WEST TOWN — Three local school councils delayed voting Monday night on whether to keep Chicago Police officers in their schools.
The boards comprising teachers, parents and students at Wells Community Academy in West Town, Lindblom Math and Science Academy in Englewood and George Washington High School in East Side all decided to collect more community input before making a final decision.
Those decisions follow a similar one last week from the council at Roberto Clemente Community Academy in Humboldt Park. The board there is leaning toward eliminating school resource officers, but it is asking students, parents and teachers to weigh in before taking a final vote.
More than 70 schools have to vote on the issue by Aug. 15, per a mandate from Chicago Public Schools. That gives these boards about a month to decide a critical issue hotly debated in public education for years.
The issue of police in Chicago schools has become a battleground in the movement to defund police and end anti-Black police violence following the police killing of George Floyd in Minneapolis. Other cities, including Minneapolis, have voted to sever school contracts with local police.
So far, Chicago has resisted such sweeping decisions.
Last month, the Chicago Board of Education narrowly voted against removing officers from all public schools. The board will take another vote later in the summer on whether to renew the $33 million school police contract.
Chicago has 144 resource officers at schools, 48 mobile school officers and 22 staff sergeants.
Mayor Lori Lightfoot and CPS chief Janice Jackson also chose not to unilaterally make any decisions about the contract with Chicago police, instead leaving the decision to local school councils.
Only one school thus far has taken definitive action to remove officers from campuses. Northside College Prep’s council in North Park voted unanimously last week to remove its officers this fall.
At Lane Tech College Prep in North Center, hundreds of students and alumni are petitioning their local school council to get rid of officers on the campus. The council will meet this week to decide when to take a vote.
At Wells, 936 N. Ashland Ave., the council discussed having a schoolwide survey, a public forum or dedicated time at the group’s next meeting Aug. 10 for students to share their perspectives on the issue before voting.
“Kids could have very different views on how they feel about the police in the school,” said teacher Peter Poulos.
Committee member Nicole Murad also said the group should hear student voices on “how they’ve been affected” by police officers in their day-to-day lives at school.
Teacher Caitlin Scheib said it was critical students feel comfortable sharing their opinions.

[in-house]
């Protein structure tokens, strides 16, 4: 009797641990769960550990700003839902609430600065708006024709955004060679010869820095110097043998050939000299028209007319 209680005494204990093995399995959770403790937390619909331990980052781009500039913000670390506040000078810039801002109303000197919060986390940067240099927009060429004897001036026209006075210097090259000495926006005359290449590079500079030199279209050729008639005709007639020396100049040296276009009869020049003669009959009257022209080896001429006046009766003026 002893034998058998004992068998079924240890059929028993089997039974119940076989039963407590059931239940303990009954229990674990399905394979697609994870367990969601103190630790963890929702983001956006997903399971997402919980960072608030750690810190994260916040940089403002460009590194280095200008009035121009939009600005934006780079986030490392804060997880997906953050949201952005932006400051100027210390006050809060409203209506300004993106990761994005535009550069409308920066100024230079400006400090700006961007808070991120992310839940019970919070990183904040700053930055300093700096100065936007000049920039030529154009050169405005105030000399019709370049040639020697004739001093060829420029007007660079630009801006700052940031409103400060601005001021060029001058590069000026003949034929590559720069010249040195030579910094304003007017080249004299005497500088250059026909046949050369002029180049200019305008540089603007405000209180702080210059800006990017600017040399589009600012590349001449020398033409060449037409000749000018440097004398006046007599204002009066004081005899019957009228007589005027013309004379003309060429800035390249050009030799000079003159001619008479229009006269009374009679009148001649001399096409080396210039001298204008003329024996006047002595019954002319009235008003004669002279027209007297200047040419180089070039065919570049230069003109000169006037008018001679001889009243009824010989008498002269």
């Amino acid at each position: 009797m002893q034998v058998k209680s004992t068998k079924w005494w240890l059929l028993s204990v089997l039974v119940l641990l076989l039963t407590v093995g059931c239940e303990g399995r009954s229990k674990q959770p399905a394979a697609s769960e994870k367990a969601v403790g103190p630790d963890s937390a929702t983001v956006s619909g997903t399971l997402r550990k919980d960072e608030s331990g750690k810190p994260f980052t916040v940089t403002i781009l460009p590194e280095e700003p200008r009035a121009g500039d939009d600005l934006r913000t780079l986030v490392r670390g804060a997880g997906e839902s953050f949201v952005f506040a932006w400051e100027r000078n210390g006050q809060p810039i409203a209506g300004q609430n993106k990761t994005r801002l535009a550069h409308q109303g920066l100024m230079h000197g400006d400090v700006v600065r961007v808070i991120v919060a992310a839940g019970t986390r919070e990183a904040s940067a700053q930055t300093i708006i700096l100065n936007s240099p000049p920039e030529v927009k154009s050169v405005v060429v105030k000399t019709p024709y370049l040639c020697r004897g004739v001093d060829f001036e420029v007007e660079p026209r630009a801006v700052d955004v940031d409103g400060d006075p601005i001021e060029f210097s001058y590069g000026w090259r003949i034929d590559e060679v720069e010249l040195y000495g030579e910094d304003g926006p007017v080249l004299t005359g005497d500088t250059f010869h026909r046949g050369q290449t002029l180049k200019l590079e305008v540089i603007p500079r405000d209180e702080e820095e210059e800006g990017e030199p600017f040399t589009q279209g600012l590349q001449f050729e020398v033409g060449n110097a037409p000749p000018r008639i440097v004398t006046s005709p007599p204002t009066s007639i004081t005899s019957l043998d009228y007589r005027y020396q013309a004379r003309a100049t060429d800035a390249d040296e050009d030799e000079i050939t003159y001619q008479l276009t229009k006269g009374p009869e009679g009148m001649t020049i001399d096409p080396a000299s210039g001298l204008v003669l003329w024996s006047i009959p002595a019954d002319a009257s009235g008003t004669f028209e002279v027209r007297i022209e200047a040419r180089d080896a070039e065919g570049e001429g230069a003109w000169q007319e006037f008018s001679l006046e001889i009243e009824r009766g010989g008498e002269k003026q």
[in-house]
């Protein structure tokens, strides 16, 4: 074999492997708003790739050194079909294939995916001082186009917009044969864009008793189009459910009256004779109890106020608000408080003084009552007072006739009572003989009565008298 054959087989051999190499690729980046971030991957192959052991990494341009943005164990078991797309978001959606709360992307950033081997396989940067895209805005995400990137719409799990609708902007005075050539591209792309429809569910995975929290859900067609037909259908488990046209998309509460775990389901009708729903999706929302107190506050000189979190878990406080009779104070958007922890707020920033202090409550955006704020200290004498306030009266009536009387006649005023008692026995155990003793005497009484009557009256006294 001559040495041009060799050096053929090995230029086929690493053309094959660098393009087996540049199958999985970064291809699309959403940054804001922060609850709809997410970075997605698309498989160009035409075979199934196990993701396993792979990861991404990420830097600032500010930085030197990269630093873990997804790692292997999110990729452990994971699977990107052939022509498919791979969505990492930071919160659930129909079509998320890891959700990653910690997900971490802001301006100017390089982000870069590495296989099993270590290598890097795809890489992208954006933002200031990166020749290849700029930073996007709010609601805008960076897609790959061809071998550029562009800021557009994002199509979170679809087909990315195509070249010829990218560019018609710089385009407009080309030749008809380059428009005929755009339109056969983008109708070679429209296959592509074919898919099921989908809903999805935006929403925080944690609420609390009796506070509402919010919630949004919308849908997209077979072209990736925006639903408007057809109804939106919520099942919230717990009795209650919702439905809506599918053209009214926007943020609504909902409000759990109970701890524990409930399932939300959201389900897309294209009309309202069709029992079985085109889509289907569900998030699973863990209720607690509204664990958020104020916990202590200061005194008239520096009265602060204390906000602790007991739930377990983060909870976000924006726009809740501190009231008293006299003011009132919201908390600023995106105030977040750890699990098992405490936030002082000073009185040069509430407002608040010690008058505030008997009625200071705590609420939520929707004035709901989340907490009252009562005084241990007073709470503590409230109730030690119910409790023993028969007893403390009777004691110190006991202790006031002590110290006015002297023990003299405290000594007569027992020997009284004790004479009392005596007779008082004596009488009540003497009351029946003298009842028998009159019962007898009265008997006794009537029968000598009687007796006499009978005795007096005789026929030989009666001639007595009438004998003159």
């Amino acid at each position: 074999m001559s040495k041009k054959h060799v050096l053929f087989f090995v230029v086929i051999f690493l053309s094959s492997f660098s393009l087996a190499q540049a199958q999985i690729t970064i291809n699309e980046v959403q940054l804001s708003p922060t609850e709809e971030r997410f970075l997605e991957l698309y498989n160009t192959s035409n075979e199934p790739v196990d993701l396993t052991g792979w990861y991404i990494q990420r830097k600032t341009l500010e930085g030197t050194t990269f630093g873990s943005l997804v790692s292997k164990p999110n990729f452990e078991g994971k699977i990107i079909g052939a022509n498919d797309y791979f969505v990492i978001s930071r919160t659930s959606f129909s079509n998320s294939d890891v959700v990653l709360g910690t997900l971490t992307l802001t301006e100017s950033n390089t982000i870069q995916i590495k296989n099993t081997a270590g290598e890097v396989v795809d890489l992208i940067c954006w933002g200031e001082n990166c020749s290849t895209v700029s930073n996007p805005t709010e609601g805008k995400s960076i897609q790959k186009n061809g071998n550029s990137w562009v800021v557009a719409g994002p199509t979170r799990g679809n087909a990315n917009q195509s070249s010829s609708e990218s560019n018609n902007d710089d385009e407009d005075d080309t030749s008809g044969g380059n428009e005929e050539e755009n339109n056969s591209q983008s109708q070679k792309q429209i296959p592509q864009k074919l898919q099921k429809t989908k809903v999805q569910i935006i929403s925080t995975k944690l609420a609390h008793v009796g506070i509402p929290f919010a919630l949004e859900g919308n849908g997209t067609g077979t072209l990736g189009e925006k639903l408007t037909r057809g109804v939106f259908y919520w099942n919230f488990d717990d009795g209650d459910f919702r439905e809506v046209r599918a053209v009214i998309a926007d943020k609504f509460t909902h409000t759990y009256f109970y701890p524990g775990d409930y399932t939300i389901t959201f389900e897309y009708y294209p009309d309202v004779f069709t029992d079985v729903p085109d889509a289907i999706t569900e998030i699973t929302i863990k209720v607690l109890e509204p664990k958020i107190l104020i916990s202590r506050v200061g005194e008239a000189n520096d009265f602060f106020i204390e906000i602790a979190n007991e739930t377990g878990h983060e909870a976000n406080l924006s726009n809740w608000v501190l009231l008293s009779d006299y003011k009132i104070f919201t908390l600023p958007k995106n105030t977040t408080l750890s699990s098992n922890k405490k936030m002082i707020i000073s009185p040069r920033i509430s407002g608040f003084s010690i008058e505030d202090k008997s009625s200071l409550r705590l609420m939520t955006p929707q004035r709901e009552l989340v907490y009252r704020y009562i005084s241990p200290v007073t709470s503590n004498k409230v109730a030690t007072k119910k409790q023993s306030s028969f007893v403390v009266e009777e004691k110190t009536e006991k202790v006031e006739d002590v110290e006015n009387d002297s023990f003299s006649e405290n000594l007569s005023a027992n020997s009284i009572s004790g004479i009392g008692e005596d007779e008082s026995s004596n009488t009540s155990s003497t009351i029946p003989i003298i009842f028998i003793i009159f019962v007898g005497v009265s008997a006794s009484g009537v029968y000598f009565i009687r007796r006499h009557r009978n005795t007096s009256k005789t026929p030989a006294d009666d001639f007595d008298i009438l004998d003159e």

“Negative experiences for our students with police in their personal life and with [police] in our schools — that can be a difficult topic to bring up in such a forum,” Scheib said. “So a survey might be lower stakes for students with such experiences and such trauma.”
The Wells council did not set a date for the final vote.
At George Washington, 3535 E. 114th St., the council deferred its vote on the future of its school resource officers to Friday.
Council members split on whether they were prepared to vote right away. Some said they needed to continue getting community input.
More than 80 people attended Monday’s meeting, and about 25 people offered public comments.
Speakers were overwhelmingly in favor of removing officers from the school. They largely echoed critics of school resource officers citywide, saying police presence criminalizes children’s behavior, disproportionately punishes students of color and makes students feel less safe.
“I feel that [attendees] have provided adequate data for us as LSC members to … make a decision based on that,” said Trinity Colon, a rising junior at Washington and the new student representative on the council.
Along with community representative Cathi Ortiz, Colon was one of two council members who said she was prepared to vote to remove the officers Monday. Principal Barbara San-Roman and teacher representative James Archambeau also said they were prepared to vote, but they did not state their positions.
Community representative Peter Chico was one of few who urged colleagues to keep school resource officers in place, saying the council had no business to “defy” Lightfoot and Jackson.
“I feel that at George Washington, students’ ability to learn and grow is not impeded [by] our” school resource officers, Chico said.
At Lindblom, 6130 S. Wolcott Ave., the council voted 11-0 to survey parents, students, teachers and staff before the next meeting Aug. 3, where they would vote on the issue.
Joseph Williams, a newly elected parent member, told Block Club he’s leaning toward “no police” in the school.
While some officers are friendly and build good relationships with schools, some are less than virtuous, Williams said. He said he looks forward to a discussion on safety and school resource officers in the next few weeks.
“I’d rather allocate money for better needs, like more counselors and help supporting diverse learners,” Williams said. “I don’t believe police need to be in schools, but I do understand the reason for having some. It should be on a case-by-case basis.”
Pascal Sabino is a Report for America corps member covering Austin, North Lawndale and Garfield Park for Block Club Chicago.
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